Democrats and election integrity activists are sounding the alarms for election security measures before 2020 after a bombshell report on Russian interference in 2016.
The 2020 election could be vulnerable to another attack by hostile foreign actors if Senate Majority Leader Mitch McConnell (R-KY) continues to block election security legislation. Election integrity activists are urging Congress to take action after a bombshell report by the Senate Intelligence Committee found widespread attacks by the Russian government in the 2016 election.
The Senate report detailed Russia’s far-reaching efforts to destabilize US democracy and get Donald Trump elected. Although the committee saw no evidence indicating that Russia had changed the actual vote tallies in the 2016 election, Vladimir Putin’s regime targeted all 50 states by researching “general election-related web pages, voter ID information, election system software, and election service companies.” Democrats in Washington have reached a roadblock in the Senate that has election integrity experts and grassroots organizers worried about its implications for 2020.
Marian Schneider, president of Verified Voting, told WhoWhatWhy that the report proves that there can no longer be a dispute as to whether Russia actually interfered in the 2016 election.
Schneider said that voting systems, the pieces that tabulate the vote, and voter registration databases need to be made resilient moving forward.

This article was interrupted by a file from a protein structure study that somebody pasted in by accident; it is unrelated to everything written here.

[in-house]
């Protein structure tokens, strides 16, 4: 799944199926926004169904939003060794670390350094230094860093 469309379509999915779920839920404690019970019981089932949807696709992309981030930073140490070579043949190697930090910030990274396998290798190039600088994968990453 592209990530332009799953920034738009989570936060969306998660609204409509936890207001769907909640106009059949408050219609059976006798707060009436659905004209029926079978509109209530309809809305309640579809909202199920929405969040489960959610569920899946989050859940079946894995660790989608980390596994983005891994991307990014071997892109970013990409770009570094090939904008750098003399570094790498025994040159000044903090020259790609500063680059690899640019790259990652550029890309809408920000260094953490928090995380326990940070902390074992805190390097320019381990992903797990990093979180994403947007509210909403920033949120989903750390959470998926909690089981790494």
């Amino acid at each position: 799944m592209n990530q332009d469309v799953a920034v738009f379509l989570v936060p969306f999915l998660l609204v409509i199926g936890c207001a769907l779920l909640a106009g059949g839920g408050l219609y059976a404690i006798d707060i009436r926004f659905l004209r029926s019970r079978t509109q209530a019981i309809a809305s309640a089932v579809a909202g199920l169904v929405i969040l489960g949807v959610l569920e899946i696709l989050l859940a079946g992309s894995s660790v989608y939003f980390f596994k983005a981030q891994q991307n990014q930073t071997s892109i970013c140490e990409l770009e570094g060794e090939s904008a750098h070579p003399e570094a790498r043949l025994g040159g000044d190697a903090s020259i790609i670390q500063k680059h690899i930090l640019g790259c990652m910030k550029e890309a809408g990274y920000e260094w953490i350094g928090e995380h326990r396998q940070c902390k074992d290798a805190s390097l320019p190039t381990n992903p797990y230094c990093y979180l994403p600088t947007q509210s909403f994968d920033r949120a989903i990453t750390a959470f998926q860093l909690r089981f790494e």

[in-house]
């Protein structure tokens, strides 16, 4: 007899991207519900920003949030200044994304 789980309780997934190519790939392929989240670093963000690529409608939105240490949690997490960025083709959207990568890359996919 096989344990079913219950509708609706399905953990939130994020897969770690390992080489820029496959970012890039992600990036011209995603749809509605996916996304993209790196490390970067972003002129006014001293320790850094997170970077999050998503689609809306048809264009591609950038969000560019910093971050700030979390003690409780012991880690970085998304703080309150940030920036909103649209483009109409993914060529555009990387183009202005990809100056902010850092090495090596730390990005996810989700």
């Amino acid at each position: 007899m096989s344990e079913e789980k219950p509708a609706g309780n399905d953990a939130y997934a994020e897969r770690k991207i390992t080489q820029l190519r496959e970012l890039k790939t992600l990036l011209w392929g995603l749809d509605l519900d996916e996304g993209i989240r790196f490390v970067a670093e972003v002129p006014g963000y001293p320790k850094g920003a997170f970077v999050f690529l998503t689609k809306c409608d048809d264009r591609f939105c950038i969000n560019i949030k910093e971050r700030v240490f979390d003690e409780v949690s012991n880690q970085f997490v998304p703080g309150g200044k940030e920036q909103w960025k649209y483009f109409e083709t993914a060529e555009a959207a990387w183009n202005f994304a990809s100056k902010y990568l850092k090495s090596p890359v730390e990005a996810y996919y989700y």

“That means you have to be able to monitor the systems, detect that something has gone wrong, and recover,” she said, adding that voter-marked paper ballots are “the only way to do that.”
Schneider also called for “uniform federal standards coupled with federal funding,” in light of the 2016 attack on US democracy.
Congress appropriated $380 million in grant money in 2018 for states to shore up their cybersecurity and replace vulnerable voting machines, but the report placed responsibility on state governments to take the lead in conducting elections.
“DHS and other federal government entities [should] remain respectful of the limits of federal involvement in state election systems,” the report, led by a Republican majority, recommended.
Schneider argued that the congressional funding should only be the beginning. “I want people to understand there are a lot of activities that are going on. There’s been a sea change since 2016 in the election administration world and it went from not thinking that security of elections down at the local level was a priority to [it] being the highest priority,” she said.
Election experts have called for a massive overhaul of election infrastructure to require auditable paper trails after numerous public reports found that many jurisdictions currently have paperless voting equipment. The report estimated that replacing these insecure machines nationwide could cost anywhere from $130 to $400 million, and Democrats argue that Congress should enact federal requirements for states and local jurisdictions to contain the risks posed by voting machines that are provided by private companies.